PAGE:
Interpretation of the Pope’s Apostolic Constitituion Anglicanorum Coetibus

Alright, I have had some to read and re-read the Holy Father’s new Apostolic Constitituion Anglicanorum Coetibus. I was able to speak with Monsignor Bill Stetson today on the phone who cleared up a few ambiguities.

The Constitution is basically what everyone expected, but there are some notable features. The most juicy tidbit is that married former Anglican bishops who become Catholic priests can apply for Episcopal insignia! As Whispers in the Loggia stated today: “Orders Void, Mitres Valid!” This point will obviously draw attention.

Reaffirmed was the expectation that the ordinary could be a married priest. In canonical terms, this ordinary will be:

a. ordinary: connected by the law itself to the office entrusted to him by the Roman Pontiff, for both the internal forum and external forum;

b. vicarious: exercised in the name of the Roman Pontiff;

c. personal: exercised over all who belong to the Ordinariate;

The situation of married Anglican seminarians will likely be by a case by case situation and will have a calendar limit (i.e. no Anglican seminarians who enrolled passed such and such a date).

The role and purpose of the current Pastoral Provision system in the United States is currently uncertain, but it will likely be adapted to fit the Holy Father’s new vision.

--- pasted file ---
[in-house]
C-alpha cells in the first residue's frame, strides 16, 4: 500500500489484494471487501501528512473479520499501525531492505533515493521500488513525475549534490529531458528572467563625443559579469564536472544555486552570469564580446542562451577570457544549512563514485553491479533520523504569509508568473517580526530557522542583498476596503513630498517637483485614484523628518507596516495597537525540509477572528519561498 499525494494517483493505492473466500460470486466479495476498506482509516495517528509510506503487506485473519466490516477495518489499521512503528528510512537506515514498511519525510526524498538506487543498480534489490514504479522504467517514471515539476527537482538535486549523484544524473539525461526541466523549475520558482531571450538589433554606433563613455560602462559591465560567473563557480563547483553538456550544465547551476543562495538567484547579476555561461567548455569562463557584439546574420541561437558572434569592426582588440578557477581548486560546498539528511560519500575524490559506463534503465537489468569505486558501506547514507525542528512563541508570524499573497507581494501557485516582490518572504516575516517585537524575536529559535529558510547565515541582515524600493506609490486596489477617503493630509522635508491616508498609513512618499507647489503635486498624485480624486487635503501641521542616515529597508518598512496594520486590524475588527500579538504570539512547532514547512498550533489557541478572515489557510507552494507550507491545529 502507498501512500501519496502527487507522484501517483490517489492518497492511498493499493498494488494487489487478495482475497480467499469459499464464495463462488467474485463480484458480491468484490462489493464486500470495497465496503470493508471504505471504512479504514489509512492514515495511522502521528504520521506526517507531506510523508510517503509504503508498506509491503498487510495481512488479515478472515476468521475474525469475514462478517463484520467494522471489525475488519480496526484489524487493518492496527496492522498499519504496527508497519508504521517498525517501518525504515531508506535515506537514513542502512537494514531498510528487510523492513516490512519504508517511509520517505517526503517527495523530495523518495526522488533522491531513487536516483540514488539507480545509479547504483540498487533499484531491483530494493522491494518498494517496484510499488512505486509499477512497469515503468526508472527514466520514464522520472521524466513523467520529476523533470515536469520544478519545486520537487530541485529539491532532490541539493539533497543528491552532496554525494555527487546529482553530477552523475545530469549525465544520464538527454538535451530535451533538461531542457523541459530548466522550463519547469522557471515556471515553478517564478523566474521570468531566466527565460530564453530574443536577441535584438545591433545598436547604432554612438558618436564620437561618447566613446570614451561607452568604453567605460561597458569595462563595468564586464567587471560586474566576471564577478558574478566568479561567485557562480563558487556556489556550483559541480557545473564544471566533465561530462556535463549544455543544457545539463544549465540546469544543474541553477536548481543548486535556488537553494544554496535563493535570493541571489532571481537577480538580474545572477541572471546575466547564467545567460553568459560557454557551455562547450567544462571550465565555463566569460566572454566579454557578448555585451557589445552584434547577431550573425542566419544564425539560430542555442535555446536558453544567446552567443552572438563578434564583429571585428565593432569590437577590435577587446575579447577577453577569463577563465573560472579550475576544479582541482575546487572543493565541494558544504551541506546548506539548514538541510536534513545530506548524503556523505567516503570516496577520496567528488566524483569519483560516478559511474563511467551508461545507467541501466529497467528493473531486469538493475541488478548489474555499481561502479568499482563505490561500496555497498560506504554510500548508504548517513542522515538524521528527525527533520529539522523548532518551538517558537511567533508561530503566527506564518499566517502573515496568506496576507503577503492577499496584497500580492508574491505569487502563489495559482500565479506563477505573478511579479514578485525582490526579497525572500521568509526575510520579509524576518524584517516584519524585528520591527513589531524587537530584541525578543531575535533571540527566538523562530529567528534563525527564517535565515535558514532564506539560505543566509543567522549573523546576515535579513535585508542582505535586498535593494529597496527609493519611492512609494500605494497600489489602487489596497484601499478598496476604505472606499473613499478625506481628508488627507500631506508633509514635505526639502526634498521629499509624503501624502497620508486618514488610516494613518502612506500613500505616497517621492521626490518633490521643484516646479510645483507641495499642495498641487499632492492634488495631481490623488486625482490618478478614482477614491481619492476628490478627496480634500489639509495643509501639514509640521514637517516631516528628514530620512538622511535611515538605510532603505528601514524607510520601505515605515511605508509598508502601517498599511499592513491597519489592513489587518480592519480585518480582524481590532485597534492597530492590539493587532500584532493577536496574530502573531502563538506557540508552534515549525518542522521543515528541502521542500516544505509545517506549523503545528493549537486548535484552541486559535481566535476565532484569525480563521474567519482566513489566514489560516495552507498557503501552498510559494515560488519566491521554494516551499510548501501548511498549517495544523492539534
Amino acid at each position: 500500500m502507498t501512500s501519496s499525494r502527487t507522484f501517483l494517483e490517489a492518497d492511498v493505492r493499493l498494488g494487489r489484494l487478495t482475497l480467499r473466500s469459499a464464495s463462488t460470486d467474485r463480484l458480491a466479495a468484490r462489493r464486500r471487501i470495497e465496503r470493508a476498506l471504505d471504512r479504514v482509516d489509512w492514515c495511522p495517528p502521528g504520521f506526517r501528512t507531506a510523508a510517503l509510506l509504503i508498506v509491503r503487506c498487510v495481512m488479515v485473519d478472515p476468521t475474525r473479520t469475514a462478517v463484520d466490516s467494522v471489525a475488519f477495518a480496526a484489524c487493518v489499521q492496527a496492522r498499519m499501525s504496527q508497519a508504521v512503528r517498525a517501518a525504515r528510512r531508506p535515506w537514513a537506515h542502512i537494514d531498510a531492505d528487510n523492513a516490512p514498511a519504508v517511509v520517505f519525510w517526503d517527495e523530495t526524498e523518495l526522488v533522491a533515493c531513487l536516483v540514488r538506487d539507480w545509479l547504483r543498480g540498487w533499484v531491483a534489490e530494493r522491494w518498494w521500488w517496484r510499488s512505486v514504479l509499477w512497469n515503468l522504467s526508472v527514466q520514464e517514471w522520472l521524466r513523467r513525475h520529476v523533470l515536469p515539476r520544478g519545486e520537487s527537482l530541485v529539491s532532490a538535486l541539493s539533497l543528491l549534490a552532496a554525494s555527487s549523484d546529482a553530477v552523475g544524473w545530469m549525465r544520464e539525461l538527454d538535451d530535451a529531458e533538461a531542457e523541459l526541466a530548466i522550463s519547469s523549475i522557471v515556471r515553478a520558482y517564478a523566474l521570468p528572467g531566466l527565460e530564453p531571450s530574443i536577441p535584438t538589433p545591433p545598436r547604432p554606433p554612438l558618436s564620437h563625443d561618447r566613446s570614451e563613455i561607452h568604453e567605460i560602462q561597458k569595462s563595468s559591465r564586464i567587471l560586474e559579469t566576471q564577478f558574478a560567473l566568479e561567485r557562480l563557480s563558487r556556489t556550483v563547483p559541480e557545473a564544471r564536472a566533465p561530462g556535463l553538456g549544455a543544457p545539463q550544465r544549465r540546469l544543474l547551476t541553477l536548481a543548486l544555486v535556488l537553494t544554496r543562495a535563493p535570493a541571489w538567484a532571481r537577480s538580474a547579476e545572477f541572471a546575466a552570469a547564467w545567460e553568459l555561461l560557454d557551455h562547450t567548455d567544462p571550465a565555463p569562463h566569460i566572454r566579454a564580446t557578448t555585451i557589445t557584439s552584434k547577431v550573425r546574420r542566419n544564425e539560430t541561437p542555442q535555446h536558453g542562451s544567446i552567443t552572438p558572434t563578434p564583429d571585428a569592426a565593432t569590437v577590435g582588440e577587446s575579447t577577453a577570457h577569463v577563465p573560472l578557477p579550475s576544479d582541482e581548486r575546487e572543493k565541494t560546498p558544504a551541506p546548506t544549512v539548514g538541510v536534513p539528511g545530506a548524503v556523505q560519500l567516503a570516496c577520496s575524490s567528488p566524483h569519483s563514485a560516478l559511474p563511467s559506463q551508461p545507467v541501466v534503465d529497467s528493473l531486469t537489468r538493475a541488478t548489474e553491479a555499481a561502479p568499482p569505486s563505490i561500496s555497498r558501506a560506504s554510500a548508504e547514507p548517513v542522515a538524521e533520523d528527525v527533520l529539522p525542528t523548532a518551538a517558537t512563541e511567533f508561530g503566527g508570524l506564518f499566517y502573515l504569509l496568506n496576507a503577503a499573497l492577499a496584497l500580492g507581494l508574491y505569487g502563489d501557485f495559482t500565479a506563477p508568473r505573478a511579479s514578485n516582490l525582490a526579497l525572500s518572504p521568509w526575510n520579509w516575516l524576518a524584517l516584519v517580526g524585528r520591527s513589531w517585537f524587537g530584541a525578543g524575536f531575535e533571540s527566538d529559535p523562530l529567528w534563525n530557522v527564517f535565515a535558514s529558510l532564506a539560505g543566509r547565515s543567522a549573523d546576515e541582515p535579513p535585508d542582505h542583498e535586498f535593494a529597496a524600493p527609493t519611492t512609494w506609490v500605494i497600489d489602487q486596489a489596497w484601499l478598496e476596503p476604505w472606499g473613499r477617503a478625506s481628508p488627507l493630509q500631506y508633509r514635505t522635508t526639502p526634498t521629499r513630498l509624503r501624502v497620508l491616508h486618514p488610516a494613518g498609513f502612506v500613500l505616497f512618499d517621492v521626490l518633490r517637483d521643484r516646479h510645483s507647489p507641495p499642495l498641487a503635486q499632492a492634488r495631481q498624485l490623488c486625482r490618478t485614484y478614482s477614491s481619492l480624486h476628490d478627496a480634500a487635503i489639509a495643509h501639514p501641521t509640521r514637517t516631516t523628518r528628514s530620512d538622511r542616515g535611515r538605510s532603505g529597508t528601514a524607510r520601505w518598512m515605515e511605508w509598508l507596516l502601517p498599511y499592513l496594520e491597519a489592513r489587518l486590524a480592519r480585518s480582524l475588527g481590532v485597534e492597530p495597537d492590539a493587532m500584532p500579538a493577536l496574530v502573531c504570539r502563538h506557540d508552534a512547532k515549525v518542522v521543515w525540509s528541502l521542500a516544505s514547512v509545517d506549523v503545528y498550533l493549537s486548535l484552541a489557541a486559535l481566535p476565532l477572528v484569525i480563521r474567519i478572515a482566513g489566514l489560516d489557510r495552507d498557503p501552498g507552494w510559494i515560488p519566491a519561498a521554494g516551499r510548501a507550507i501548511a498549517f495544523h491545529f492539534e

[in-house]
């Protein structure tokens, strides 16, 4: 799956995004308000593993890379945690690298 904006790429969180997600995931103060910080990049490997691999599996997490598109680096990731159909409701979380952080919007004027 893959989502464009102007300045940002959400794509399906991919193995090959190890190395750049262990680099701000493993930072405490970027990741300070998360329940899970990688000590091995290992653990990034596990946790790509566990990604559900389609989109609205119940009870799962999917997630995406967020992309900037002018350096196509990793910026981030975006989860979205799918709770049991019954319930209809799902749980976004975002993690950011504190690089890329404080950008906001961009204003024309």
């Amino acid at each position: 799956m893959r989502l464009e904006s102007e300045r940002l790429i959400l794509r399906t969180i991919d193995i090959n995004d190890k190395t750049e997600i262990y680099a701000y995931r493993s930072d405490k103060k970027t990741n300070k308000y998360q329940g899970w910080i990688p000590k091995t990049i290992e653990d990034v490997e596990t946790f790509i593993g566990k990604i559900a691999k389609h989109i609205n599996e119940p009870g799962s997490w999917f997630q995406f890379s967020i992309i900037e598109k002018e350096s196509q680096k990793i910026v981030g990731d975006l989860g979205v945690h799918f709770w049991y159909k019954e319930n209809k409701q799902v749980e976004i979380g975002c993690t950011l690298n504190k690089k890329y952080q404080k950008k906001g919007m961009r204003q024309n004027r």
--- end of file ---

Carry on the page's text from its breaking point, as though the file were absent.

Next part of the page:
Notably, those baptized as Catholics will apparently be barred from the Anglican ordinariate, but I wonder whether exceptions might be made for men who were not raised and rightly catechized in the Catholic Church.

Another interesting feature was the stipulation for multiple ordinariates in a single national conference.

The ordinary will be assisted by six priests to determine the suitability of future Anglican ordinariate priests.

The ordinary will be appointed directly by the Pope and will be a member of the national conference of bishops–again nothing surprising there. It seems also that this ordinary, whether a bishop or not will be granted the ability to “pontificate” liturgically (in lay terms: vest and preside as if a bishop).

I’m personally very excited to learn who the Holy Father will appoint to this new post in the United States. We should begin to pray for him, whomever he will be. I’m sure that the Holy Spirit is preparing him for this.

Last of all, I am still grateful to our generous Holy Father Benedict XVI. This is truly a historic moment. I encourage everyone to pray a Te Deum in gratitude to our Lord and Savior Jesus Christ for this gracious overture of the Church – “that they all might be one.”

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